The essays from Andrea Harbin, Beckwith Thompson, Brittany Thomas, and H.D. Whatley reveal a glimpse into how economic growth and downturns affect residents in the Permian Basin.
On this edition of West Texas Talk, a conversation between Rachel Monroe and current Lannan writer-in-residence, Claire Dederer.
Dederer is the author of two critically acclaimed memoirs: Love and Trouble: A Midlife Reckoning and Poser: My Life in Twenty-Three Yoga Poses, which was a New York Times bestseller.
Currently, she is at work on Monsters, a nonfiction book investigating good art made by bad people, forthcoming from Knopf – The book is based on her viral 2017 essay for the Paris Review, “What Do We Do with the Art of Monstrous Men?”
Dederer is a long-time contributor to the New York Times, and her essays, criticism, and reviews have also appeared in the Paris Review, The Atlantic, The Nation, Vogue, Slate, Salon, New York, Elle, and many other publications.
In this episode, General Manager Elise Pepple joins Diana Nguyen to update listeners on what’s happenin’ at the station.
Here’s what they cover:
- This year, the station received a grant to host storytelling workshops and events in West Texas. This is made possible through a grant from AIR’s project Localore. Find dates and more information here. To sign up for a workshop, shoot an email to firstname.lastname@example.org.
- West Texas Wonders is a journalism initiative the station launched this summer. Listeners submit questions, and we investigate. Check out this page to see the stories we’ve produced from this series, or to submit a question!
- Elise Pepple explains what the deal with our broadcast in Marfa and Fort Davis is. (Hint: We’re using outdated technology.)
- Membership Drive is just around the corner! Our fall drive will run from Monday, October 1 through Friday, October 5. We’ll cap off the week with a block party at the station during Chinati Weekend’s Made in Marfa that Friday.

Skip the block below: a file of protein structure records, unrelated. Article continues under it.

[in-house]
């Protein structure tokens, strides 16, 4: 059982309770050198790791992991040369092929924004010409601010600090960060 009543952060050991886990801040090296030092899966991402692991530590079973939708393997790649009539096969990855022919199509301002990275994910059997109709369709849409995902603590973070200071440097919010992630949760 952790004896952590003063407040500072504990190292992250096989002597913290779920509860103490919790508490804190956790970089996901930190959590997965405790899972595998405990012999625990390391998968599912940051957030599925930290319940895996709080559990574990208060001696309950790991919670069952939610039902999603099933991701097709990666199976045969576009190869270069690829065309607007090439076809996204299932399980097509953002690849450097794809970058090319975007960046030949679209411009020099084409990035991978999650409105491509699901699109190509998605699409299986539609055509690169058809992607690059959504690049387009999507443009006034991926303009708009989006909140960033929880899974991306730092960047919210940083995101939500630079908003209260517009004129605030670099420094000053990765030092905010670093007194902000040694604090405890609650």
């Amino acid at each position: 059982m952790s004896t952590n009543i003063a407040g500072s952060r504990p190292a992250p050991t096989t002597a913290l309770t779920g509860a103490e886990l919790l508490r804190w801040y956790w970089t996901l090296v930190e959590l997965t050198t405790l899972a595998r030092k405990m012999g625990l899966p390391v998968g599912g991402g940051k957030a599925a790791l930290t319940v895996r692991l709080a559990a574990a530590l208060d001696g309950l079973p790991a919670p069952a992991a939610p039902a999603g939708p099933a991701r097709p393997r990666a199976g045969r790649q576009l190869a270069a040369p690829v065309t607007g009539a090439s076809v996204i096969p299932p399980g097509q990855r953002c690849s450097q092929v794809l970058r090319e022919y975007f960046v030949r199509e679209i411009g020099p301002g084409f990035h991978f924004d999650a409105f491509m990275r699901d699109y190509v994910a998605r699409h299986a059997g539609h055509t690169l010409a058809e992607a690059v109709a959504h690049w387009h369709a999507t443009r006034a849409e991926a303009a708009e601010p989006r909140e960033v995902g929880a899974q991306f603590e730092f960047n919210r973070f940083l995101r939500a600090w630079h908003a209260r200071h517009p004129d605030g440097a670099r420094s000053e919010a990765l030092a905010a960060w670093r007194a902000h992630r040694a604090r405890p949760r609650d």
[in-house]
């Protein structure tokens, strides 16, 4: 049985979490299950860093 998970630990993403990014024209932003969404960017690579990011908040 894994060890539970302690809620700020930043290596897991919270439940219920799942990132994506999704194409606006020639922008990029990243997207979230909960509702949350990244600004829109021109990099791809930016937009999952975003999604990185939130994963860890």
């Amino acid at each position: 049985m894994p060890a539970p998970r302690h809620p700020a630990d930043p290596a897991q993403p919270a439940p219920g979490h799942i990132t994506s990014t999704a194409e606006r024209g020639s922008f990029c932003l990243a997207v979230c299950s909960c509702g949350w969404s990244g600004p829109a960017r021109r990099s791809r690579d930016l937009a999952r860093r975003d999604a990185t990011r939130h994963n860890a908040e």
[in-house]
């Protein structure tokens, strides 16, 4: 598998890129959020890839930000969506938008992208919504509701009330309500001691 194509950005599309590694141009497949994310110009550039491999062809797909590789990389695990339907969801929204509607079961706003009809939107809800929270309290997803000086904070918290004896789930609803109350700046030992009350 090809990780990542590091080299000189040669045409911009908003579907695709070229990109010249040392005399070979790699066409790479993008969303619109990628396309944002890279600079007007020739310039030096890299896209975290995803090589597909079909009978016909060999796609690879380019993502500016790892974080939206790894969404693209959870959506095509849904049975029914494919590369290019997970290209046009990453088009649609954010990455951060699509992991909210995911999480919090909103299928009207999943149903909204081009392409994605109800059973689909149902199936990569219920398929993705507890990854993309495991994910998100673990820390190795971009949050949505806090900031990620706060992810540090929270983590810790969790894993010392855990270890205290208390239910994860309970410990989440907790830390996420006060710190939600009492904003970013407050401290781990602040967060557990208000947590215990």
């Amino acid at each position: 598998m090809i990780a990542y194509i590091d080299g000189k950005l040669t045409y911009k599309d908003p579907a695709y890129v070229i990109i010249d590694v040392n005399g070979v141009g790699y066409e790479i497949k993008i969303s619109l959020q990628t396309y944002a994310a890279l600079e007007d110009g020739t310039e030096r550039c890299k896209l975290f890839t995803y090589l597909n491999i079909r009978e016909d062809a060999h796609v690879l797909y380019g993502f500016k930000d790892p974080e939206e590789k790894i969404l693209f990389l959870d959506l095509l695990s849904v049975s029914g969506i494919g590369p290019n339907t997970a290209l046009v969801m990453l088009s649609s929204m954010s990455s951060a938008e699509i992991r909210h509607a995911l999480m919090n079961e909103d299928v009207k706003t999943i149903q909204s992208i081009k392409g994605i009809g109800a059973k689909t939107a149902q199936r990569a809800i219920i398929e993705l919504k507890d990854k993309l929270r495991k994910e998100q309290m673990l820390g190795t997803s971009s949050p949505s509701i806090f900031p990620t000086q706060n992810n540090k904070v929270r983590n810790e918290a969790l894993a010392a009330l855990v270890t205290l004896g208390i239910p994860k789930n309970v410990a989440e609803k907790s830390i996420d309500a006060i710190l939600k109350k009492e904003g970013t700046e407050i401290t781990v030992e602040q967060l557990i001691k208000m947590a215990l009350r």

- Did you miss your favorite music show? Don’t fret! You can listen to any program from the past week here. To find shows from our entire archive beginning in April, head over to our mixcloud.
This week’s West Texas Talk is all about money.
Our guest is investment adviser Tom Jacobs, who also goes by “The Money Man.” Jacob writes a column for the Big Bend Sentinel, where he gives readers financial advice. On this episode, he’s here to answer questions about how to make financially savvy life decisions.
“Keep your debt manageable, try to have as little as possible. If you do that you’re ahead of the game,” said Jacobs.”Then you start looking at things like saving and investing, buying a house, things like that.”
Water on the US-Mexico border is in a precarious state. 6 million people on both sides rely on the Rio Grande, but climate change and population growth are straining the resource.
How are the United States and Mexico planning for the increasing demands on river and groundwater along the border?
Reporters Naveena Sadisavam and Zoë Schlanger explore these questions in the series “Shallow Waters,” a journalistic collaboration between The Texas Observer and Quartz that “the complexities of border water in a hotter, drier world.”